Skip to main content

1971 • My Whiteness Shines

Paul Lojeski: August blazing across Boston. Working that factory, a furnace inside, sweating sheet metal walls. Blacks and Cubans and Puerto Ricans and two long-haired white boys banging iron, wielding flame.
My Whiteness Shines

1971

August blazing across Boston.
Working that factory, a furnace
inside, sweating sheet metal
walls. Blacks and Cubans
and Puerto Ricans and two
long-haired white boys
banging iron, wielding flame.
Mornings spent clearing
hangovers, avoiding
the foreman’s hard-fisted
stare. Lunch in the empty
boxcar out back on the dead
tracks, chatter and smoke
and laughter. Then cries
and shouts plying
the leaden air turned the day
sullen and dark till quitting
time and an exhausted ride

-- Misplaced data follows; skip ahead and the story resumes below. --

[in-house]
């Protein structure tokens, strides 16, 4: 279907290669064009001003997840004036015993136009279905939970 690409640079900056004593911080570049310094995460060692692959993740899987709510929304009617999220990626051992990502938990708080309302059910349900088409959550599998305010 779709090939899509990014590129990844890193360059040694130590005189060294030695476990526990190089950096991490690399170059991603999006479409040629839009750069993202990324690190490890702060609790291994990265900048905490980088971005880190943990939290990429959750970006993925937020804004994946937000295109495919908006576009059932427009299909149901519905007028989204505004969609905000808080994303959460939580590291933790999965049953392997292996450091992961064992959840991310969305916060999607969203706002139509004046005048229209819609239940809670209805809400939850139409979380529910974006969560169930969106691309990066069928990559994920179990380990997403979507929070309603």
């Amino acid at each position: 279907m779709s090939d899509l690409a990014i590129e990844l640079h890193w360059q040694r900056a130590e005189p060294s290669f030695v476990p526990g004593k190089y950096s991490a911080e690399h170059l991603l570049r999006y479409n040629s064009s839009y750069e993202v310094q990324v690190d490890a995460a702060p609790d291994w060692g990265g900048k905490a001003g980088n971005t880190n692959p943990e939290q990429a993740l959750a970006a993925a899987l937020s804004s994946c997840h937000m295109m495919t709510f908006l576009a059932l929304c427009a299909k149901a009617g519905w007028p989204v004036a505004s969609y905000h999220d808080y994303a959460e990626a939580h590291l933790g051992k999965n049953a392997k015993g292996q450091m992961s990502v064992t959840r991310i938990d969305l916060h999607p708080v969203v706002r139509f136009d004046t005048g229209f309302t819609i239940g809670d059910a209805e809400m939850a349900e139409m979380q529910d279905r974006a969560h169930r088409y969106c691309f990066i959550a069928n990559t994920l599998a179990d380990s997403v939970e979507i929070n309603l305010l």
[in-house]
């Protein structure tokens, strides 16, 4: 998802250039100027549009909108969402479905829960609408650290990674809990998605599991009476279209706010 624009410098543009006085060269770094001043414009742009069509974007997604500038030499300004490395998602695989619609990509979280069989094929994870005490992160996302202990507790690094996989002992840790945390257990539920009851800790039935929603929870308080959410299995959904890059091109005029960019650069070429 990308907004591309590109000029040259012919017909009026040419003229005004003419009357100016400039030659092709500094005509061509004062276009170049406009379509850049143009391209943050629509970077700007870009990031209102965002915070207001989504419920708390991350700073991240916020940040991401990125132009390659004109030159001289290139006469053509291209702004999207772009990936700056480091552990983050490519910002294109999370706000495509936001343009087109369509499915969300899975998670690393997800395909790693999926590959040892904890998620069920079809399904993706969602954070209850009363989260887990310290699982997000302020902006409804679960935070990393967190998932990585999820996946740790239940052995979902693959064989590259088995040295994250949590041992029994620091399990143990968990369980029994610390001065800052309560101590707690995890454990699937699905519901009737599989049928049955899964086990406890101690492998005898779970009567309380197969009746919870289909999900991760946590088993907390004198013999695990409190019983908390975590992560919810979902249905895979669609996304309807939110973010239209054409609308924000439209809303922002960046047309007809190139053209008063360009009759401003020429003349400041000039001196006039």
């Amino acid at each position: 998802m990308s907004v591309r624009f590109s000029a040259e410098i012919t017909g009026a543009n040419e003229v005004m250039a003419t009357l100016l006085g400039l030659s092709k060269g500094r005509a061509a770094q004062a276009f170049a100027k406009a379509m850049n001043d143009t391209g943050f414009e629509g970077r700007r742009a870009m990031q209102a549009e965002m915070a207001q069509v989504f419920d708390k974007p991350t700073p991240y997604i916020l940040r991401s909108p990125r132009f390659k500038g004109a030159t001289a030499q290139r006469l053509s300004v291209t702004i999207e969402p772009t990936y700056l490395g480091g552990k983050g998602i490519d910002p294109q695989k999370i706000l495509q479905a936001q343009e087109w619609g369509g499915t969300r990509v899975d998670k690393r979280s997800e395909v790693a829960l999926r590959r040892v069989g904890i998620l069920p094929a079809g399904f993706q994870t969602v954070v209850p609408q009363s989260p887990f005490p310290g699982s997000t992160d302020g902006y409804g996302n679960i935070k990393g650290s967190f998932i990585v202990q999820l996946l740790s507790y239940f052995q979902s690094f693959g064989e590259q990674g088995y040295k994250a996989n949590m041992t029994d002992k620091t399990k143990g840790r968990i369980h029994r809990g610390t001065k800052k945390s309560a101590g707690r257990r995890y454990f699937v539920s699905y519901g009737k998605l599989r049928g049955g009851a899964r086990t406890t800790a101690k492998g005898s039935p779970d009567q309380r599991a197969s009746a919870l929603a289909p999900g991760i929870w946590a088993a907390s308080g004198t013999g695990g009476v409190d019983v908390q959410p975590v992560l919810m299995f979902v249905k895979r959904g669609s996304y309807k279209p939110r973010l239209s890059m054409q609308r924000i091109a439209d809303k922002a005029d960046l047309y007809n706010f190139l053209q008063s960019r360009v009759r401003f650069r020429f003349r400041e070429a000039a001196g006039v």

home with the Mexicans.
To an evening of drink
and consternation
on Fort Hill, listening as
the gunfire of locals
and police splattered the night.
Hot morning, still wrecked
and wondering, stumbling
down the hill to catch
the ride back for another go,
two escapees caught
in something un-ironically
called the working man’s life.

My Whiteness Shines

Every blessed morning
I wake my whiteness shines,
a beacon of immunity.

Every sacred day I join
the mob rumbling down
the roads, my whiteness

sparkling. For no bluenose
will drag me from my ride
and put a bullet in my brain;

my whiteness burns the air,
sanctifying my presence,
a glorious protector forever.

Paul Lojeski